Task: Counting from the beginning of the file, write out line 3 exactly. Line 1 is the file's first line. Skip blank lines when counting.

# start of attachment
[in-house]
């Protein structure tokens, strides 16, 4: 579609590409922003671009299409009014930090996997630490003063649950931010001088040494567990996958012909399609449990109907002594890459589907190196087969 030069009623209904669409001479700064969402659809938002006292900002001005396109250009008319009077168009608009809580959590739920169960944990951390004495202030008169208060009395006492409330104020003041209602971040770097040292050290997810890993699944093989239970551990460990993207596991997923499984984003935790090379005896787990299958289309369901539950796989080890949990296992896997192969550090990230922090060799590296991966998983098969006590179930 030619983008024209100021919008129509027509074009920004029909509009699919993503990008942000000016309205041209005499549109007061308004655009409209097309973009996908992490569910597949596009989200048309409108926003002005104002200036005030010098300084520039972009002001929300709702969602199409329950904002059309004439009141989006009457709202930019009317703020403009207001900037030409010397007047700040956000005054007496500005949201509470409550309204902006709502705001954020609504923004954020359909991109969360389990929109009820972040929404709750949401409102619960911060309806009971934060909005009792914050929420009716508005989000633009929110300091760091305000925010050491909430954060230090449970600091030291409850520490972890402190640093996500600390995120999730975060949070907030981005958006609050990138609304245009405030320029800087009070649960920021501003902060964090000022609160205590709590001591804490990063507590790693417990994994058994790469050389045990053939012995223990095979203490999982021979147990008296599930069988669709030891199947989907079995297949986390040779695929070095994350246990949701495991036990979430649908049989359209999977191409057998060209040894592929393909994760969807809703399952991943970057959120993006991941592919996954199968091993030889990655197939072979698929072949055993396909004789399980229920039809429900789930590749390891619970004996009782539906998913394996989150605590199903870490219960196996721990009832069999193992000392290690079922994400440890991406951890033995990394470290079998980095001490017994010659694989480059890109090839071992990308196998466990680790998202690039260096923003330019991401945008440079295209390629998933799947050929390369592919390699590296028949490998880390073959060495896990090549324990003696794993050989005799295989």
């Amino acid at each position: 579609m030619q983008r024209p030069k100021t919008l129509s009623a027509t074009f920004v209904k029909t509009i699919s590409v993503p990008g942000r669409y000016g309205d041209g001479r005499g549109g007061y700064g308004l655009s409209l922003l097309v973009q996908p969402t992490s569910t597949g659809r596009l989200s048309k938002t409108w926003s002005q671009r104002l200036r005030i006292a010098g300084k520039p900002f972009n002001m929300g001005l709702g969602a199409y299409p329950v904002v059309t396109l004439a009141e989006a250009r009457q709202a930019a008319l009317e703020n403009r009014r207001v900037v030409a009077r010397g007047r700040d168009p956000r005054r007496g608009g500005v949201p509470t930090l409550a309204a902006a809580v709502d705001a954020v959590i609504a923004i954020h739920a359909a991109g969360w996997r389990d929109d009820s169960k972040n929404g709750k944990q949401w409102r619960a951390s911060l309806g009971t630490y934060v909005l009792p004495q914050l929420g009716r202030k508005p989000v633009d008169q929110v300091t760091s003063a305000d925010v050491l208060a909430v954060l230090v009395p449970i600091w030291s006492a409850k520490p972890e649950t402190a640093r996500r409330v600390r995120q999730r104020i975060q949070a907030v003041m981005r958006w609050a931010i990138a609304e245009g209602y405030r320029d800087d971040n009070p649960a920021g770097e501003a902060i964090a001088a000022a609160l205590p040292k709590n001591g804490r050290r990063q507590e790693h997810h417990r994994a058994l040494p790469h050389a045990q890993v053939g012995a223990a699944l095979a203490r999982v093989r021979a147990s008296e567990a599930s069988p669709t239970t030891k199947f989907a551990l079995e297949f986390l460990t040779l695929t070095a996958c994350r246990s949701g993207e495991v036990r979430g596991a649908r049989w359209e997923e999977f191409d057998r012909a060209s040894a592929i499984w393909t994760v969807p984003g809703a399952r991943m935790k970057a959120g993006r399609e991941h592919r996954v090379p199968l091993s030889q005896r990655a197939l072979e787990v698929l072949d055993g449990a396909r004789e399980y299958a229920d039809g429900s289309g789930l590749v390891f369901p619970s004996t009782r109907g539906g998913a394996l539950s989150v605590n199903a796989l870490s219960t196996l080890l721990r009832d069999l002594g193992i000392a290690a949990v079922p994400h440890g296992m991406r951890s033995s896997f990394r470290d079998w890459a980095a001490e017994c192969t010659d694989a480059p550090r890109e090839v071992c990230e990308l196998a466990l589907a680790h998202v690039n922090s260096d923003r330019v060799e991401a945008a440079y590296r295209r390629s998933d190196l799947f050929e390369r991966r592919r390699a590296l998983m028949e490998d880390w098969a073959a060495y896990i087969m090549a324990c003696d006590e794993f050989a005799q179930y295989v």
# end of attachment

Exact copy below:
């Amino acid at each position: 579609m030619q983008r024209p030069k100021t919008l129509s009623a027509t074009f920004v209904k029909t509009i699919s590409v993503p990008g942000r669409y000016g309205d041209g001479r005499g549109g007061y700064g308004l655009s409209l922003l097309v973009q996908p969402t992490s569910t597949g659809r596009l989200s048309k938002t409108w926003s002005q671009r104002l200036r005030i006292a010098g300084k520039p900002f972009n002001m929300g001005l709702g969602a199409y299409p329950v904002v059309t396109l004439a009141e989006a250009r009457q709202a930019a008319l009317e703020n403009r009014r207001v900037v030409a009077r010397g007047r700040d168009p956000r005054r007496g608009g500005v949201p509470t930090l409550a309204a902006a809580v709502d705001a954020v959590i609504a923004i954020h739920a359909a991109g969360w996997r389990d929109d009820s169960k972040n929404g709750k944990q949401w409102r619960a951390s911060l309806g009971t630490y934060v909005l009792p004495q914050l929420g009716r202030k508005p989000v633009d008169q929110v300091t760091s003063a305000d925010v050491l208060a909430v954060l230090v009395p449970i600091w030291s006492a409850k520490p972890e649950t402190a640093r996500r409330v600390r995120q999730r104020i975060q949070a907030v003041m981005r958006w609050a931010i990138a609304e245009g209602y405030r320029d800087d971040n009070p649960a920021g770097e501003a902060i964090a001088a000022a609160l205590p040292k709590n001591g804490r050290r990063q507590e790693h997810h417990r994994a058994l040494p790469h050389a045990q890993v053939g012995a223990a699944l095979a203490r999982v093989r021979a147990s008296e567990a599930s069988p669709t239970t030891k199947f989907a551990l079995e297949f986390l460990t040779l695929t070095a996958c994350r246990s949701g993207e495991v036990r979430g596991a649908r049989w359209e997923e999977f191409d057998r012909a060209s040894a592929i499984w393909t994760v969807p984003g809703a399952r991943m935790k970057a959120g993006r399609e991941h592919r996954v090379p199968l091993s030889q005896r990655a197939l072979e787990v698929l072949d055993g449990a396909r004789e399980y299958a229920d039809g429900s289309g789930l590749v390891f369901p619970s004996t009782r109907g539906g998913a394996l539950s989150v605590n199903a796989l870490s219960t196996l080890l721990r009832d069999l002594g193992i000392a290690a949990v079922p994400h440890g296992m991406r951890s033995s896997f990394r470290d079998w890459a980095a001490e017994c192969t010659d694989a480059p550090r890109e090839v071992c990230e990308l196998a466990l589907a680790h998202v690039n922090s260096d923003r330019v060799e991401a945008a440079y590296r295209r390629s998933d190196l799947f050929e390369r991966r592919r390699a590296l998983m028949e490998d880390w098969a073959a060495y896990i087969m090549a324990c003696d006590e794993f050989a005799q179930y295989v």